Current position of the SSV Corwith Cramer. Click on the vessel to view position history. Use the layer tools, top right, to change the map style or to view data layers. Dates and times use GMT (Greenwich Mean Time).
SEA Currents: SSV Corwith Cramer
March 10, 2019
A New Phase Begins
18° 52.1’ N x 077° 17.9’ W
Ship’s Heading & Speed
260PSC, 4 kts
Wind ESE at 15 kts, Sea E’ly 4ft, mostly clear skies
We started a new phase in our watch-standing, having departed Port Antonio, Jamaica a little over twenty-four hours ago. Now we begin what is called the shadow phase on board, in which a student is selected from the deck team to “shadow” the mate during the entire watch, listening closely to all of the information, as well as calling the set and strike of sails and other maneuvers (with some guidance). We switched the watches as well, so it is a big change on two fronts.
I have stood two watches now with shadows, Mark and Allison G., and they have both done very well! It is one of the more tiring phases for me because I spend the entire watch telling the shadow exactly what I’m thinking about, while also using leading questions to get the student to make connections between things they already know and put them into action (like calling a gybe, or getting the boat underway from being hove to), either on their own or with the help of their watch mates.
This morning was particularly full and exciting as we conducted another one of our science super stations for a couple hours. After a lackluster sunrise (mostly cloudy skies), we were accompanied by a dozen dolphins or more that were making our 5-6 knots look like we weren’t moving at all. These dolphins were very active, frequently launching their entire bodies out of the water while racing along. The watch that had just been stood down (A Watch) came up on deck to join most of C Watch on the bow to watch them ride our wake (I took the helm so they could enjoy the view for a bit).
We were sailing on a broad reach under the stays’ls and trys’l on a starboard tack so we didn’t have to do too much to get us hove to on a port tack for science besides sheet in the stays’ls. While we were hove to we deployed the Secchi disk (Mariana won the guess for the depth of last sight at 27 meters!) and the CTD down on 1000 meters of wire. I was watching the sky the entire time and counseling the shadow on watching the wind and the clouds and the radar. It was blowing a force 5 (20 knots) steadily up until that point, and during the course of the morning the squall cells that I had been watching to the south of us grew into an impressive dark mass. Luckily it stayed well away from us, even during the Neuston Tow (not so much Sargassum in this area), but we were quick to put her back on a starboard tack away from all the rain and likely more wind (it had been gusting to 25 knots while we were hove to).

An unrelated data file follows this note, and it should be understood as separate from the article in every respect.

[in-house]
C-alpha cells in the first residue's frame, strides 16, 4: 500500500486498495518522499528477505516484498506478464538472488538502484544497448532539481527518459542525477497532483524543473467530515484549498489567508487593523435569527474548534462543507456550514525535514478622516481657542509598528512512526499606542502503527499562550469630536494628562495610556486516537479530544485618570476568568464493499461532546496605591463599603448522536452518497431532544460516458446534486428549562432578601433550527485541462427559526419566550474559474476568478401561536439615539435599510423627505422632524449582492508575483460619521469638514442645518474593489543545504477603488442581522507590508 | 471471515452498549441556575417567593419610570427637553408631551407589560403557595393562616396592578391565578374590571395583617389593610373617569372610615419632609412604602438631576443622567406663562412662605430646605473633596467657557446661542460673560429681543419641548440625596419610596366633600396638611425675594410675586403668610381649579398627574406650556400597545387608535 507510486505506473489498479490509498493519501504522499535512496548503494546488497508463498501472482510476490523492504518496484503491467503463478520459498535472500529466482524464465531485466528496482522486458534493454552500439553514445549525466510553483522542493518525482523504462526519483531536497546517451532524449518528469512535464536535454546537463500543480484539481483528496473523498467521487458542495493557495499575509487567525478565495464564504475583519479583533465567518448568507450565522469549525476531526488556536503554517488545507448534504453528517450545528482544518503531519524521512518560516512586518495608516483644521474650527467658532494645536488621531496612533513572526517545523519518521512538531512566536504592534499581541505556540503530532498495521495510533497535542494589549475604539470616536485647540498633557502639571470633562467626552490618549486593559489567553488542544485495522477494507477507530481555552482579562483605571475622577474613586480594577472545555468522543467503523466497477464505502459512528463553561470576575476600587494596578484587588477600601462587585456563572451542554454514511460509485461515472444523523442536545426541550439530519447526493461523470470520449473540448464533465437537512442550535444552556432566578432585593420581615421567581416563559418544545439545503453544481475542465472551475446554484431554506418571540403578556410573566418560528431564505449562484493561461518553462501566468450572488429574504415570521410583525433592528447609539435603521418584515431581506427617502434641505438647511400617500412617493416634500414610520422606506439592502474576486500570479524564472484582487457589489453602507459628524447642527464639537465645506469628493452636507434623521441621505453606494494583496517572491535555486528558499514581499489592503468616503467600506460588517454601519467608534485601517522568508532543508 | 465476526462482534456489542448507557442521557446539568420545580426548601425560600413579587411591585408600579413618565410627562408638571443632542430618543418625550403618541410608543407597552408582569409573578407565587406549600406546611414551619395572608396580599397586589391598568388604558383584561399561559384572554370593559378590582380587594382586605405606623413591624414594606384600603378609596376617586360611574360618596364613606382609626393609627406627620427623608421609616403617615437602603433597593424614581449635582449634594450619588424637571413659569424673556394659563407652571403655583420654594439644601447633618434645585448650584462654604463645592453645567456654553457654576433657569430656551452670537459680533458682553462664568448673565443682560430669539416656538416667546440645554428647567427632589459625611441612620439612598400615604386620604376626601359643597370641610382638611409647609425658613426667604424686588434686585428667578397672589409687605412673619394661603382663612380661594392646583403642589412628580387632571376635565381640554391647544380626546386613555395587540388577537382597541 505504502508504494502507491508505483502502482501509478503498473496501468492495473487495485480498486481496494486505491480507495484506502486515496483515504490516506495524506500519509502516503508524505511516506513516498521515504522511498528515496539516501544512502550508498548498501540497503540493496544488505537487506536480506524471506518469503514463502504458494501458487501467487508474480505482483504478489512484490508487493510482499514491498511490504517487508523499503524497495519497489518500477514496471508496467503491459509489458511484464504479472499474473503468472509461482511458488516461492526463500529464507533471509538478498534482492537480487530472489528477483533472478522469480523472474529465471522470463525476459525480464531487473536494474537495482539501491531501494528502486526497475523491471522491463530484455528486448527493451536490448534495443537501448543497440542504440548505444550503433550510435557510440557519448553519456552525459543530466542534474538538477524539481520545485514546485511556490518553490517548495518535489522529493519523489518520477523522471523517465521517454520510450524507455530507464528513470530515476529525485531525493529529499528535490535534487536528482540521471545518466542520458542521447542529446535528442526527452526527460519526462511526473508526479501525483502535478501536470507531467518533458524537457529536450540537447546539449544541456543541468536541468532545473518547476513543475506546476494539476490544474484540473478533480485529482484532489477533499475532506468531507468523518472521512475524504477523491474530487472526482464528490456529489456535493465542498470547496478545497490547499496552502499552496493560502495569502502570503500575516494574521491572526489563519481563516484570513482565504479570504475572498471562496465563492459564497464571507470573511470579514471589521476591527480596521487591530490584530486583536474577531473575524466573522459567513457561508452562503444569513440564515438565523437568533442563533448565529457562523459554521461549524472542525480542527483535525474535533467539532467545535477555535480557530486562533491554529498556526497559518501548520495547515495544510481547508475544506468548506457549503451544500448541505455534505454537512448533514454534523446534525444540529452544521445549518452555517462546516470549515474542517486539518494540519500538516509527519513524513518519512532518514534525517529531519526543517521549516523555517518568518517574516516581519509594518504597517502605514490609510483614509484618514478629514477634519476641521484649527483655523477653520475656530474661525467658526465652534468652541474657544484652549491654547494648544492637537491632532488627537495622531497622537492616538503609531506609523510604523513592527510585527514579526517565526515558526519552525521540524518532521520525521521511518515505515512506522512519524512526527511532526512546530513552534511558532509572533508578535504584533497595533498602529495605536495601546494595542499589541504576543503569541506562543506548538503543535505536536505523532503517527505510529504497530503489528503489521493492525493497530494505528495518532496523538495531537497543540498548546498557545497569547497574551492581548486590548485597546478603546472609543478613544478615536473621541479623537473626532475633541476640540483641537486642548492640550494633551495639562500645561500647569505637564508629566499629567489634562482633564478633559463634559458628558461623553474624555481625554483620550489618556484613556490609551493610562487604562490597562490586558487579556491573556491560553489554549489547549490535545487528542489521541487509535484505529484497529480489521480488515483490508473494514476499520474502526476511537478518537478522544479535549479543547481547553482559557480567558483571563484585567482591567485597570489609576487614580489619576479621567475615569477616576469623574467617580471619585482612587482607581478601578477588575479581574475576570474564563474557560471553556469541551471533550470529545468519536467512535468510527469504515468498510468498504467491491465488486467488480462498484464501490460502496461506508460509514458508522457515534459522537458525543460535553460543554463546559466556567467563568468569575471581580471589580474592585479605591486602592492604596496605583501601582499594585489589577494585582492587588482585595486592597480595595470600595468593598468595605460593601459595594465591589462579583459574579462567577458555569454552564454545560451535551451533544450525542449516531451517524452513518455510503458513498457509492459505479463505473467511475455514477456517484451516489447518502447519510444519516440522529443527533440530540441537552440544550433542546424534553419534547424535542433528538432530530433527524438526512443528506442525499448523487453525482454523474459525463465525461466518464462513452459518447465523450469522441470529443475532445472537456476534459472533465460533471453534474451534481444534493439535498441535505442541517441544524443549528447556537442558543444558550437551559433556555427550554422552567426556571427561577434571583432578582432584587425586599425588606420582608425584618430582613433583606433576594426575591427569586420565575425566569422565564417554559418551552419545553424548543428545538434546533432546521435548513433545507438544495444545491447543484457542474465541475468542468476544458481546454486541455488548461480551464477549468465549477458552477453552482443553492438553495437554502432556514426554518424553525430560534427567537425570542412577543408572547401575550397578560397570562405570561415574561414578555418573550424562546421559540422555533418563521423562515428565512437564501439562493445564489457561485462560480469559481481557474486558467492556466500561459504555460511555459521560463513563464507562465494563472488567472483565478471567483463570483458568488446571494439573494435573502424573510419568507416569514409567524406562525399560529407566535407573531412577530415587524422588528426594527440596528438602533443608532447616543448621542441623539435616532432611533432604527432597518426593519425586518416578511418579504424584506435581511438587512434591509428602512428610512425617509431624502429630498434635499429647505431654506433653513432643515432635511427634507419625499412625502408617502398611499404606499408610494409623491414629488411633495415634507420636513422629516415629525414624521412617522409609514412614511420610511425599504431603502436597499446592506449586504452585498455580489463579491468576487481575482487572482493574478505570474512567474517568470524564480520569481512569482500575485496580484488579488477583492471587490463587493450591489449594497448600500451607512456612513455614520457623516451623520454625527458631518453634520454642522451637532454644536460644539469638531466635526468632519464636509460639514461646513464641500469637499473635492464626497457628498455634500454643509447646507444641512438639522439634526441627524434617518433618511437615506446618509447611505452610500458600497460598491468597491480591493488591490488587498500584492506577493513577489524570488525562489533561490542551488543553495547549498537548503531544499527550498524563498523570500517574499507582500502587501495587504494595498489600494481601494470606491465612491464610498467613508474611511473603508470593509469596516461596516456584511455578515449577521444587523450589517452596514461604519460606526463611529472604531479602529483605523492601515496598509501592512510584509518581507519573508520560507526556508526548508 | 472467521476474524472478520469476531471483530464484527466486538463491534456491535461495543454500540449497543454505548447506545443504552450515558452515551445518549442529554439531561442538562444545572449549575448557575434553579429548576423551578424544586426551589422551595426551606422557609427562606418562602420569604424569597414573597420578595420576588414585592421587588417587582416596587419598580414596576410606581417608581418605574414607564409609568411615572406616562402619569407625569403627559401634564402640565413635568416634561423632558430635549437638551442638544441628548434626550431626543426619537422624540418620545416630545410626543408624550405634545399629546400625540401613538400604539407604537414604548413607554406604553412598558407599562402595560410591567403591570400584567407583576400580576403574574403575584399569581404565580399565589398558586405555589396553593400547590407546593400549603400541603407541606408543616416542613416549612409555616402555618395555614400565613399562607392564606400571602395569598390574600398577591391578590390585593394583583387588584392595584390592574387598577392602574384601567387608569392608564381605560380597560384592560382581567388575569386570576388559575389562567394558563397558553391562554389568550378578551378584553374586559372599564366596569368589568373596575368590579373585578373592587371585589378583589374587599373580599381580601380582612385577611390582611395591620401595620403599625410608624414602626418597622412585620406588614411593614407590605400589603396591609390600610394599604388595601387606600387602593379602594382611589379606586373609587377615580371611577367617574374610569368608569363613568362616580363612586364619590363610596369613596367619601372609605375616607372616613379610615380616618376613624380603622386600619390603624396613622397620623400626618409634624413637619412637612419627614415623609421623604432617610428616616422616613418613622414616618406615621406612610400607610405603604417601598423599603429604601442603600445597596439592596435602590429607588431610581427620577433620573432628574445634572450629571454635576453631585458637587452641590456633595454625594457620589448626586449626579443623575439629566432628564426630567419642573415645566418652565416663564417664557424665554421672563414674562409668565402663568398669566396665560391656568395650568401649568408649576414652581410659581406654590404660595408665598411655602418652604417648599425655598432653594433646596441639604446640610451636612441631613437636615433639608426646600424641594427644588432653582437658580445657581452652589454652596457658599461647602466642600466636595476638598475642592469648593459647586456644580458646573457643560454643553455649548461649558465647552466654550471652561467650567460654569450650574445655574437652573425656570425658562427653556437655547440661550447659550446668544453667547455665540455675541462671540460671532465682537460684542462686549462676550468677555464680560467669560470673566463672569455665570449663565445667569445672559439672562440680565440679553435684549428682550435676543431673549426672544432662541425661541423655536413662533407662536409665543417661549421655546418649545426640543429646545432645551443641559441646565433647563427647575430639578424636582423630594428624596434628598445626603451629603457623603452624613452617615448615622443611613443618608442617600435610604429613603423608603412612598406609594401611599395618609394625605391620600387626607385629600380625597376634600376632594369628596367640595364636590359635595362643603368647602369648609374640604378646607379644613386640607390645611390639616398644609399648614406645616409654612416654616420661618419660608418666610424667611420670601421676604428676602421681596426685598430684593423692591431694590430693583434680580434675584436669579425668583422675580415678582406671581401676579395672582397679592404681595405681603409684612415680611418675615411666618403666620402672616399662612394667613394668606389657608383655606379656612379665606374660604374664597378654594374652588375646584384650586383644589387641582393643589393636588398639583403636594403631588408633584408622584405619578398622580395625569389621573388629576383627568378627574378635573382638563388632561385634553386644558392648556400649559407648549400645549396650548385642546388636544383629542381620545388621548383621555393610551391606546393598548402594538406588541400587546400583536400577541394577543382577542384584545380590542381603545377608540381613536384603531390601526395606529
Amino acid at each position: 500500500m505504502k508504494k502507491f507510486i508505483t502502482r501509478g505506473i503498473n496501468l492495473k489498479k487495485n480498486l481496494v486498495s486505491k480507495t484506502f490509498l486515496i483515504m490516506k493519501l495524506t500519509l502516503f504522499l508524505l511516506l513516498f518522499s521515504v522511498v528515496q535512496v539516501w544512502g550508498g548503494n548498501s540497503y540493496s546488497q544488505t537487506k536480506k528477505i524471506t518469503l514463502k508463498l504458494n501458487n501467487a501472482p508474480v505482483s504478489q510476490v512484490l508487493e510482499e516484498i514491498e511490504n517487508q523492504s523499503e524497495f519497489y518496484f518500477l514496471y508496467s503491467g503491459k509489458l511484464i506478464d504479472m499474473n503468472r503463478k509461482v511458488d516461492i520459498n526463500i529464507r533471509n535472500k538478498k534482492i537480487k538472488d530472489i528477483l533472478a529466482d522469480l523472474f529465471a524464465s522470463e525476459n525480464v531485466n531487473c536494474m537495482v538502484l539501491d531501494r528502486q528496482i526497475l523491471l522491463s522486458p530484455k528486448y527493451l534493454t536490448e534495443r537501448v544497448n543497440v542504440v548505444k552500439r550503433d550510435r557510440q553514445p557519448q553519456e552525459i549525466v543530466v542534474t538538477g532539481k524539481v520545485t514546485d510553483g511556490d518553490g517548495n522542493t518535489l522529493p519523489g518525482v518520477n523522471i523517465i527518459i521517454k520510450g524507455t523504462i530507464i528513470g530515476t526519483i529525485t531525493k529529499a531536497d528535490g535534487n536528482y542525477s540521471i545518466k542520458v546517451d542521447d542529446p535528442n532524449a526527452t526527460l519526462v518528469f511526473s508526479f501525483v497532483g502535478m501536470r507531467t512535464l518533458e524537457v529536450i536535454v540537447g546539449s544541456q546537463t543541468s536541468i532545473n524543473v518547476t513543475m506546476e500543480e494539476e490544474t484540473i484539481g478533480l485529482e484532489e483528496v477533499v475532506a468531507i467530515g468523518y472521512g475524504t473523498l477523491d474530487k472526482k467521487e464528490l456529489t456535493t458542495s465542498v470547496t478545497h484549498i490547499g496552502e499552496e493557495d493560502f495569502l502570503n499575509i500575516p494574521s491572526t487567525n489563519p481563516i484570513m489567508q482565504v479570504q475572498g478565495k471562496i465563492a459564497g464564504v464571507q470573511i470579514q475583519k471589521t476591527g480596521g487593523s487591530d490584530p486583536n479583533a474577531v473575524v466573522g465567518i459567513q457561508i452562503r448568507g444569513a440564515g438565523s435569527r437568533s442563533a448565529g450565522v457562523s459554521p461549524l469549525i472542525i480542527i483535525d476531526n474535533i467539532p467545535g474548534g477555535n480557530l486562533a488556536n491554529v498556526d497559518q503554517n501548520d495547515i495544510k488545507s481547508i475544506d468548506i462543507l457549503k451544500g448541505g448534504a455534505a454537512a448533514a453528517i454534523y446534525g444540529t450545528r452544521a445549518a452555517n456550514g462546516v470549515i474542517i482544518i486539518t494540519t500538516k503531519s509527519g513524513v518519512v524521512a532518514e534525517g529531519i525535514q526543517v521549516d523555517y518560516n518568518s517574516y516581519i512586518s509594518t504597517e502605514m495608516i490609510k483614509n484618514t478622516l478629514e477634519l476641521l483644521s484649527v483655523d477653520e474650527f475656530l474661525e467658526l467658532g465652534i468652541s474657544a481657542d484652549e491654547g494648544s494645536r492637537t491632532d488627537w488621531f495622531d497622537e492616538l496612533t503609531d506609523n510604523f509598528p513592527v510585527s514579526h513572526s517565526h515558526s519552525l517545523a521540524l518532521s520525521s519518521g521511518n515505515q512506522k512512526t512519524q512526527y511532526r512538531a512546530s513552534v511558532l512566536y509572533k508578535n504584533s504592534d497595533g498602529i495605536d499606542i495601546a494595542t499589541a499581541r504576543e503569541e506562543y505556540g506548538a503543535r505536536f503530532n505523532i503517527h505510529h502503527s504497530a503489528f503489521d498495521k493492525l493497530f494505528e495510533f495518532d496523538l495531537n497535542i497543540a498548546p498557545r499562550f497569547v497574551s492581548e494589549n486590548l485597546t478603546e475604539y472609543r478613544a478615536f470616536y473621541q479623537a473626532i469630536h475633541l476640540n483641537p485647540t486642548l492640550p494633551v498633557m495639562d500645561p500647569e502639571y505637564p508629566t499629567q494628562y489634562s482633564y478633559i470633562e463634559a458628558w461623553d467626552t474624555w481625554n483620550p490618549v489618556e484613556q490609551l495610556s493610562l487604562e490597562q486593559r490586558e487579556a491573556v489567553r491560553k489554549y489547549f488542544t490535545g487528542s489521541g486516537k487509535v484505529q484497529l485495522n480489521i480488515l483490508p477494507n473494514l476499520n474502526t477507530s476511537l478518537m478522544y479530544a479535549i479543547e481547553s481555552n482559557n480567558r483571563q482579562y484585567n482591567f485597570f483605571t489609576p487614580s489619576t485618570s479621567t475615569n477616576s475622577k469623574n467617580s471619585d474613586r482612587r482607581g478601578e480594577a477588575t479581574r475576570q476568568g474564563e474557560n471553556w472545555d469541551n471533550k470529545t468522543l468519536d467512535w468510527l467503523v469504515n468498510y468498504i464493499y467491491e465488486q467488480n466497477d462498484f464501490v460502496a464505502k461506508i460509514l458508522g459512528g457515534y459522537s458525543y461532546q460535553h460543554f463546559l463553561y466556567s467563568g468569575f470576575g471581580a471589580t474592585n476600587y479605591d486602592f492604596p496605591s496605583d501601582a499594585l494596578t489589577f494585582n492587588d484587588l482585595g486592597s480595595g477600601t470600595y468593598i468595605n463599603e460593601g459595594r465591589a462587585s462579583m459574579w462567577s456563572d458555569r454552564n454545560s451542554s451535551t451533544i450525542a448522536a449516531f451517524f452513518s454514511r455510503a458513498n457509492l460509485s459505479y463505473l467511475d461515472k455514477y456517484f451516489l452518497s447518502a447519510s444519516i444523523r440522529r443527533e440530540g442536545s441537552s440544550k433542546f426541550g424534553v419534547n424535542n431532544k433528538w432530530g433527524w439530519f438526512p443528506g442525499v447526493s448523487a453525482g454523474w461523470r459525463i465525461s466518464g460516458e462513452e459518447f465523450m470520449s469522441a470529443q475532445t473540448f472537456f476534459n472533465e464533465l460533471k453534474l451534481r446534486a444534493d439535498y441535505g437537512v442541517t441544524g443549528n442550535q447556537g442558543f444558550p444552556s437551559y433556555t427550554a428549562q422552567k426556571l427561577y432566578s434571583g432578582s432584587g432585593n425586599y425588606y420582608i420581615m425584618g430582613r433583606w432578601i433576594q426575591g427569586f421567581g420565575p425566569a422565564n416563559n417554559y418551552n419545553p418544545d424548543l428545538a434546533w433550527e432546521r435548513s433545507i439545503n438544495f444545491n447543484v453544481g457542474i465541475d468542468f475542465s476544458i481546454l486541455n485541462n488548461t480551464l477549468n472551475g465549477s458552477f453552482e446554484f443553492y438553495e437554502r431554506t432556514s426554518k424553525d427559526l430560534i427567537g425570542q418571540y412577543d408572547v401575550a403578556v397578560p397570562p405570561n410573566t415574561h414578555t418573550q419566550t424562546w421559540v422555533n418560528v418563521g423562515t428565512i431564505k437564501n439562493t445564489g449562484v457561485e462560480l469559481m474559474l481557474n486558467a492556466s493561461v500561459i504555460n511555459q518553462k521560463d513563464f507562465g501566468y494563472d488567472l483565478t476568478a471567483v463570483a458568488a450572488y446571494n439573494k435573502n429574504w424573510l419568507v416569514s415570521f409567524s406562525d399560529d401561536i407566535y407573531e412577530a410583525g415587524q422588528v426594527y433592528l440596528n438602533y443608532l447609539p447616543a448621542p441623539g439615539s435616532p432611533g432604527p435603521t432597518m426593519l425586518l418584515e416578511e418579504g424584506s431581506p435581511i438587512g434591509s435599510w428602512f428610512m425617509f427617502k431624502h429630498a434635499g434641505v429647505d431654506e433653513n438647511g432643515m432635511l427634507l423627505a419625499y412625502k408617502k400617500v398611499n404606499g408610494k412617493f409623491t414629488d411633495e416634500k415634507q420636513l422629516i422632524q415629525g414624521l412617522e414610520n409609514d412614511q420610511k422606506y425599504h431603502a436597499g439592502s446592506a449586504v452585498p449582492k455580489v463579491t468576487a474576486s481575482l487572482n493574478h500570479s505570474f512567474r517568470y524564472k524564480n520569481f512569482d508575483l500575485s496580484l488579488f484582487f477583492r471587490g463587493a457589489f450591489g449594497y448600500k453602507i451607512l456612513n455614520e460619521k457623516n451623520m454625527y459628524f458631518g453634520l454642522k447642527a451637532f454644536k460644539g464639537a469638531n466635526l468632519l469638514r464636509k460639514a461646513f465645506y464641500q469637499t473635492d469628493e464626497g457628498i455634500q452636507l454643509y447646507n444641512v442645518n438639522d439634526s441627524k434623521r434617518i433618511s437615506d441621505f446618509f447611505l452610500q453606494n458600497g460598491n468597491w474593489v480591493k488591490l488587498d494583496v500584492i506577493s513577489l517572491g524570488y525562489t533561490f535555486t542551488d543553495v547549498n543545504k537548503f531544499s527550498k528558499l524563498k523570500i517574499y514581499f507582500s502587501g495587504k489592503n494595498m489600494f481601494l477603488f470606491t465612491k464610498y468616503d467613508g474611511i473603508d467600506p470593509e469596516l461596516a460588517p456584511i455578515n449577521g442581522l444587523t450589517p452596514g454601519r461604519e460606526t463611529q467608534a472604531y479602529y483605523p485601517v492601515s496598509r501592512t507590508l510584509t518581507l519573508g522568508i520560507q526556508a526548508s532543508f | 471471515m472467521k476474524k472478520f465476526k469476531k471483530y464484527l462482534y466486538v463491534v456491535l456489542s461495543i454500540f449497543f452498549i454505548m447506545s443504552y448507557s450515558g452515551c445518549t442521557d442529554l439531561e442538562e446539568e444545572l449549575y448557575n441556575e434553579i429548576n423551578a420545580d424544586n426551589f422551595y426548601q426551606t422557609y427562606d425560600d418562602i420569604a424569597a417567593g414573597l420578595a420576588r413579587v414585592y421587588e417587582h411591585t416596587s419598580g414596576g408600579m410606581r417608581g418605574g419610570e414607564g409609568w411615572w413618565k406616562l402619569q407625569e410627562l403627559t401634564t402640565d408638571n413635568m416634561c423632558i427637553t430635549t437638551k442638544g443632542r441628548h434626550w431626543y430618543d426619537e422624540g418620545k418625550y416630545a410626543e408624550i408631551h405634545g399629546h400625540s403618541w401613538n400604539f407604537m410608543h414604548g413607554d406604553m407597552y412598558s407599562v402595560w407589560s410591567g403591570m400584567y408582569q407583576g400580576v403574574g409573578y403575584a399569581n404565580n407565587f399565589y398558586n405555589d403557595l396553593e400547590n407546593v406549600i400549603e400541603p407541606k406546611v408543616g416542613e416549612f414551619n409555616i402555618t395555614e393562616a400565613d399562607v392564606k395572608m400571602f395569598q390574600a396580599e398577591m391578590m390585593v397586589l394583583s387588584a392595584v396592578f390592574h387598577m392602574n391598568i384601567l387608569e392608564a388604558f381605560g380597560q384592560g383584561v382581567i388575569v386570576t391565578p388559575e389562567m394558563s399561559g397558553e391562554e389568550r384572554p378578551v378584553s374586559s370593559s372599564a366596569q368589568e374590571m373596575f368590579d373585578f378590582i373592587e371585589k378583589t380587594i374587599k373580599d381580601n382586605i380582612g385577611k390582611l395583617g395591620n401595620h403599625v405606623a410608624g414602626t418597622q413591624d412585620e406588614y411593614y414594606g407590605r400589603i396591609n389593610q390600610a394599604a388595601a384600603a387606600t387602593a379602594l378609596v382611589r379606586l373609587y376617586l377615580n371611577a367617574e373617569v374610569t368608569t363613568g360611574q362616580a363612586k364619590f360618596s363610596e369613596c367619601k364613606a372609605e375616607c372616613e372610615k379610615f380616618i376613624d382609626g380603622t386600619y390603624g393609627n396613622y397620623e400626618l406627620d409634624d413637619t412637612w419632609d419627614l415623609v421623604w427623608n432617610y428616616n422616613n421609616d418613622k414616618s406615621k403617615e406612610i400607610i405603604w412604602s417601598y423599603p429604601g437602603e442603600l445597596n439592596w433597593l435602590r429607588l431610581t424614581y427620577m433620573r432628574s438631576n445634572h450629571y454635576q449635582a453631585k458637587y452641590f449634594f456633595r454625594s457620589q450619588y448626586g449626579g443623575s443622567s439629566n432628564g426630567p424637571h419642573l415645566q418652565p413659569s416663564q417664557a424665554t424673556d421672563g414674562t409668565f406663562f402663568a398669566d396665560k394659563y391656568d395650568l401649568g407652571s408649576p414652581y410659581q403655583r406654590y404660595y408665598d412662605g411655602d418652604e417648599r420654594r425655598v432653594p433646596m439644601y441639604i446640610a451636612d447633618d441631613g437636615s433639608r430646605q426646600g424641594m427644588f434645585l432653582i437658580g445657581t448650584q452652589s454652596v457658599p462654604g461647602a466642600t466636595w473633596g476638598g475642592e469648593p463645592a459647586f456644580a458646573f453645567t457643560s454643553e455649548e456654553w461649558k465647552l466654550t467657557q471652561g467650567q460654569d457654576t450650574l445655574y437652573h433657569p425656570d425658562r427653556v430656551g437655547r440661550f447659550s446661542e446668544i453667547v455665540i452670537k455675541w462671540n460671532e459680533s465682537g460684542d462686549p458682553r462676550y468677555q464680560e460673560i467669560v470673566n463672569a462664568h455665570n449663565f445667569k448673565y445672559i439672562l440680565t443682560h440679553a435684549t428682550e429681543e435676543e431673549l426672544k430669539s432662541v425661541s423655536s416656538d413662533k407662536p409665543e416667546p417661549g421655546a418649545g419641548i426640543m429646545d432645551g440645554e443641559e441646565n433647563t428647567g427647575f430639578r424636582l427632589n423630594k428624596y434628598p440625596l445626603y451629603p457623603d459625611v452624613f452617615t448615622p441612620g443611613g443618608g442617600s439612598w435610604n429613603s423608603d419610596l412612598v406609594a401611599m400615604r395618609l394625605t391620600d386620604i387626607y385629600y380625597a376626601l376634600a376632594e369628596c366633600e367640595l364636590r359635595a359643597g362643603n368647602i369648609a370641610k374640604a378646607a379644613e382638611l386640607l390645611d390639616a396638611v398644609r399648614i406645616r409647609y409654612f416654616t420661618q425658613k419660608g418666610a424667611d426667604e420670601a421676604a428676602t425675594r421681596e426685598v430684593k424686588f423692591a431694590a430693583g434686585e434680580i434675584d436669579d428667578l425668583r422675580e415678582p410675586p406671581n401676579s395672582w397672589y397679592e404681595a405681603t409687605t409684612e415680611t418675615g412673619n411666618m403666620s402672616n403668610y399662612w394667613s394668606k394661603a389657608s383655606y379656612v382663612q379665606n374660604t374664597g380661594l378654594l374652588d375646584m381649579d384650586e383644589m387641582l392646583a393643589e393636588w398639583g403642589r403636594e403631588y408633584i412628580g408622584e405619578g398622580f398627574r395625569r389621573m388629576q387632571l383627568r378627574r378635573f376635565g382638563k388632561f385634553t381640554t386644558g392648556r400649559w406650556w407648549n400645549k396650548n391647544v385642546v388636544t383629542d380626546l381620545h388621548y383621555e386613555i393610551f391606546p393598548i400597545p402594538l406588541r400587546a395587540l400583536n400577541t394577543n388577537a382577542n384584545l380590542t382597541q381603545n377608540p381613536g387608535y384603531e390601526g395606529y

The wind decreased as we sailed away from the clouds (to 15 knots) so we changed our sail plan, the setting of the tops’l to give us a little more speed. We had been cruising along earlier when the dolphins came to play but we were down below 4 knots at that point. C Watch, with Emily B close behind the third mate, set more sail after they relieved us to keep us moving along at a decent speed. Yah for sailing!
Dad, I hope you had a great birthday!
- Allison Taylor, Chief Mate